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Resource Templates

Volume Number: 14 (1998)
Issue Number: 9
Column Tag: Tools Of The Trade

Resource Templates

by Doug McKenna, Mathemæsthetics, Inc
Edited by the MacTech Editorial Staff

Programming on the Macintosh involves creating and managing a variety of complicated data structures that describe everything from a basic window to the preferences data structure of our specific applications. As Macintosh programmers we rely on resource editors, like Apple's ResEdit and Mathemæsthetics Resorcerer to view and manipulate many of those data structures. In turn, those resource editors rely on TMPL type resources to define and record the structure of all other types of resources. In this article, Doug McKenna (the author of the high performance resource editor Resorcerer) presents an introduction to TMPL resources. - The Editor

What is a Resource Template?

Resorcerer contains a powerful 32-bit data editor that parses blocks of data of a given resource type into the data's constituent editable fields. It does this by following a set of instructions that declares the sequential format of the data. Each set of instructions is called a template, and each template is itself kept in a resource of type 'TMPL'. The binary data format of the template resource is quite simple, and can itself be described by another 'TMPL'. Editing templates, however, is such a common and important activity that there is a dedicated editor within Resorcerer designed specifically for dealing with 'TMPL' resources.

Each 'TMPL' resource has the same internal structure for its own data, but the data itself describes different data formats. The first four characters of the 'TMPL' resource's name, when taken as a resource type, uniquely identify the resource type that the template decribes. Resorcerer pays attention to templates it finds installed in any of several folders next to the application which are reserved for keeping common or private templates; or in resource files that it has opened for editing; or within Resorcerer's own application resources (Figure 1). 'TMPL' resources whose names are less than 4 ASCII characters in length are ignored. 'TMPL' resource IDs are also ignored.

Figure 1. Template Resources in a File.

The data within each template is nothing more than an arbitrarily long list of data parsing instructions, also called fields. Each field consists of two parts: (1) a variable-length Pascal-style string, followed by (2) a four-byte parsing code. Instructions are packed one after the other; there are no pad or alignment bytes anywhere. There is also no initial count, so that the number of instructions in the template can only be determined by parsing the thing until the end of the template data is reached (Figure 2).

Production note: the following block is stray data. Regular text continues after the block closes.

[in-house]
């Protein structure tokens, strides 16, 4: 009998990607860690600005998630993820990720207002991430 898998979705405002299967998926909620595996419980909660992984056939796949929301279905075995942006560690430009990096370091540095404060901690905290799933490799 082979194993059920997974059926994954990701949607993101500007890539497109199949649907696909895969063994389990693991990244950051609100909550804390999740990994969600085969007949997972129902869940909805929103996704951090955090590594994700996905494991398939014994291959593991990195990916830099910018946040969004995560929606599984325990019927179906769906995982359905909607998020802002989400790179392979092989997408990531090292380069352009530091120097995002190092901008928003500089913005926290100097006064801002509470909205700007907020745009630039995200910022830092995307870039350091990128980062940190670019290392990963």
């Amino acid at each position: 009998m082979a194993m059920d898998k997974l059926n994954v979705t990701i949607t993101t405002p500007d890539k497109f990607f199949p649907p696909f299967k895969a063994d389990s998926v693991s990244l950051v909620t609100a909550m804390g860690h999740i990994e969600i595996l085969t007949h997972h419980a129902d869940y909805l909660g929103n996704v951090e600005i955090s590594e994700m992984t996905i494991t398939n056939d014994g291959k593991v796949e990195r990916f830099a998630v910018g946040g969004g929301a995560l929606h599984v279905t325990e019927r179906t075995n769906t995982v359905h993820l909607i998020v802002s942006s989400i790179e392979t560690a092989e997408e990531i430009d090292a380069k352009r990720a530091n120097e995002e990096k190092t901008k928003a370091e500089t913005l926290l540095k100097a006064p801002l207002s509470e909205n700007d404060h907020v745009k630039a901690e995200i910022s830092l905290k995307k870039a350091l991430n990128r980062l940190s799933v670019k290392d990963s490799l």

Figure 2. TMPL Structure.

The string is called the instruction's label, and, being Pascal, consists of an unsigned length byte, followed by that many bytes of character data. The label primarily serves to identify for the user of the Data Editor the meaning of each parsed data field. Occasionally, the label has certain special characteristics for the benefit of the Data Editor's parser/formatter/interface (for instance, if the label is "Reserved", "Filler", or "Unused", the editor doesn't allow the user to edit the field), but in general the label is equivalent to a comment in a compiled language, and can be set to whatever you like. For instance, in the Japanese version of Resorcerer, the field labels are translated into Kanji.

The four-byte parsing code is called the field's type. It usually encodes both the size and manner of presentation of the next data field to be parsed sequentially from the data; however, there are a variety of special purpose codes that guide Resorcerer's parser in higher-level ways, or which are used to enhance the interactive interface of the Data Editor.

Resorcerer is Upwardly Compatible with ResEdit Templates

Other types of template resources have been designed, notably for MacsBug ('mxwt' resources) and Metrowerks' Constructor ('CTYP' resources), both of which can in turn be described by Resorcerer templates. The descriptive capabilities of Rez templates, which are kept in source code text files rather than resources, are more powerful, but can only be used for compiling.